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Zevin, Solomon Joseph


ZEVIN, SOLOMON JOSEPH (1885–1978), rabbi and scholar. Born in Kazimirov near Bobruisk, Belorussia, Zevin studied at the Mir yeshivah under R. Elijah Baruch Kamai, and later at Bobruisk under R. Shemariah Noah Schneerson. At the age of 18, he began to correspond on halakhic subjects with some of the greatest contemporary scholars, such as Joseph *Rozin and Jehiel Michael *Epstein. Zevin was rabbi of several Russian communities, including Kazimirov, where he succeeded his father. On the eve of the establishment of the Soviet regime in Russia (1917–18), he participated in conferences and conventions in Vilna, Moscow, and Kiev, and was elected as a Jewish representative to the Ukraine National Assembly. The Soviet regime granted him, together with R. Yeḥezkel *Abramsky, special permission to edit and publish a monthly journal Yagdil Torah, devoted to religious and halakhic subjects. This appeared in Slutsk in 1928, but was discontinued by government order. In 1934 he succeeded in obtaining permission to immigrate to Palestine. Creator of a new halakhic Hebrew style, he was an original critic of contemporary halakhic literature. From 1936 to 1945 he published a weekly review of this literature and an appraisal of religious personalities, and also wrote on current halakhic problems and on halakhic aspects of the festivals. His published works (frequently reprinted) were Ha-Mo'adim ba-Halakhah (1944); Le-Or ha-Halakhah (1946); Ishim ve-Shitot (1952); Soferim u-Sefarim (3 vol., 1959), containing reviews of 200 books that appeared from 1938 to 1945; Sippurei Ḥasidim (2 vols., 1955–57); La-Torah ve-la-Moadim (1961). Zevin was editor of the Enẓiklopedyah Talmudit (Talmudic Encyclopedia), founded in 1942. The importance of his work lies in his effective and lucid mastery of the entire complex of talmudic literature. By its concise and informed treatment of the vast material, the Enẓiklopedyah has influenced the curriculum in yeshivot and given the public an insight into the theory of the halakhah. Zevin received many literary prizes, including the Israel Prize for Religious Literature in 1959. He also served as president of Yad ha-Rav Herzog (Rabbi Herzog World Academy for Torah Research) in Jerusalem (1960–1978), and as a member of the supreme rabbinical council of Israel (1965–1978).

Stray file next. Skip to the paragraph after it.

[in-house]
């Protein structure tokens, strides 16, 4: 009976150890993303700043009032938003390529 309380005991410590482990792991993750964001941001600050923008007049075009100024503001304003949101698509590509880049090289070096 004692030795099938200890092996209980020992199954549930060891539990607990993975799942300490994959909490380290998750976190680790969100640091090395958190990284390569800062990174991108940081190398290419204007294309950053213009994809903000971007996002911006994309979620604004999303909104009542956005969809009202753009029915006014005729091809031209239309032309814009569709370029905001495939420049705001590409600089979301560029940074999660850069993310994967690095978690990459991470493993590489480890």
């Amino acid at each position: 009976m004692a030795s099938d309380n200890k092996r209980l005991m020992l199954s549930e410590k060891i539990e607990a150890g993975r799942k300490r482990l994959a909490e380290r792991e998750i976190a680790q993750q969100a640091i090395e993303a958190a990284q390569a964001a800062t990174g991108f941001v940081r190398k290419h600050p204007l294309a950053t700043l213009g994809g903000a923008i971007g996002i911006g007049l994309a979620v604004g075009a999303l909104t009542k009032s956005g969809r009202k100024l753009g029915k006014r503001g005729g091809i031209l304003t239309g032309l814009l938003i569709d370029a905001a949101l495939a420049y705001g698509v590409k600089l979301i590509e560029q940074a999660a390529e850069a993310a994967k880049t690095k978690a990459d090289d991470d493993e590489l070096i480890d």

S. Assaf, in: ks, 24 (1947/48), 10–12.

[Jehoshua Hutner]

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